In the third movement—lento—the woman enters an almost surrealistic state where ordinary actions seem stupid. Her walk through the city at night, followed at a distance by the Japanese man, their moment on a bench in a station waiting-room, separated by an old Japanese woman, the visit to the almost empty night-club, and finally the return to the hotel bedroom—are simply the exterior framework of an inner battle. For the first time she has betrayed her German lover by recounting their story to this unknown Japanese—whose image, she realises, is already replacing that of the German.
If Les Amants has been compared with Regie du Jeu, Hiroshima, mon amour must stand beside Renoir’s other masterpiece, La Grande Illusion. But in Renoir’s war there was still a code of honour, still time for reflection. For Resnais, time is the most terrible enemy. If we are to prevent other Hiroshimas and the final blotting out of lover and enemy alike, the past must be kept as poignantly alive in the present as an open wound. The greatness of Hiroshima, mon amour is that it teaches us how to remember.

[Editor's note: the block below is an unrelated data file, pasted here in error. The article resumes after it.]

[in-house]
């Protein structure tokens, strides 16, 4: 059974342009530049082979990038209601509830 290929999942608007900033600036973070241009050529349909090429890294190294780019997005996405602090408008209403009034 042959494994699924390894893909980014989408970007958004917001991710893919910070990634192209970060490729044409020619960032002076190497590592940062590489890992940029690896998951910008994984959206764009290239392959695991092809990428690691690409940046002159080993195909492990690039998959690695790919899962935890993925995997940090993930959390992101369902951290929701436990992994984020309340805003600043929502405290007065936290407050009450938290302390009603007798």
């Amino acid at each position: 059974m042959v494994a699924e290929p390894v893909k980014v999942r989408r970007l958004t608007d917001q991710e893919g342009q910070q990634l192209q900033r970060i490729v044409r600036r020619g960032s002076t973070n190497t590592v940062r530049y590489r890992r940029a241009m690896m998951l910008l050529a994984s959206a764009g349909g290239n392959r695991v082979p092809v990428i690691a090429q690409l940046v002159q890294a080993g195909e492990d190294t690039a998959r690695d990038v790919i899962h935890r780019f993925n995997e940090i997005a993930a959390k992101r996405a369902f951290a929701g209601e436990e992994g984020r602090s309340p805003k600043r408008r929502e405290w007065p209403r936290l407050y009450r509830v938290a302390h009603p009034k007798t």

Catherine Dunan, Sydney playwright, is now living in Paris. Her plays include The Sword Sung and Sons of the Morning. In 1947 she won the Macquarie award for the best actress of the year, and her radio plays have been produced by the A.B.C. and the B.B.C. She directed the films Christmas Under the Sky, The Meeting Place, Men Wanted, This is the Life, and also wrote the commentaries for the films Indonesia Calling (director, Joris Ivens) and Journey of a Nation (director, John Heyer).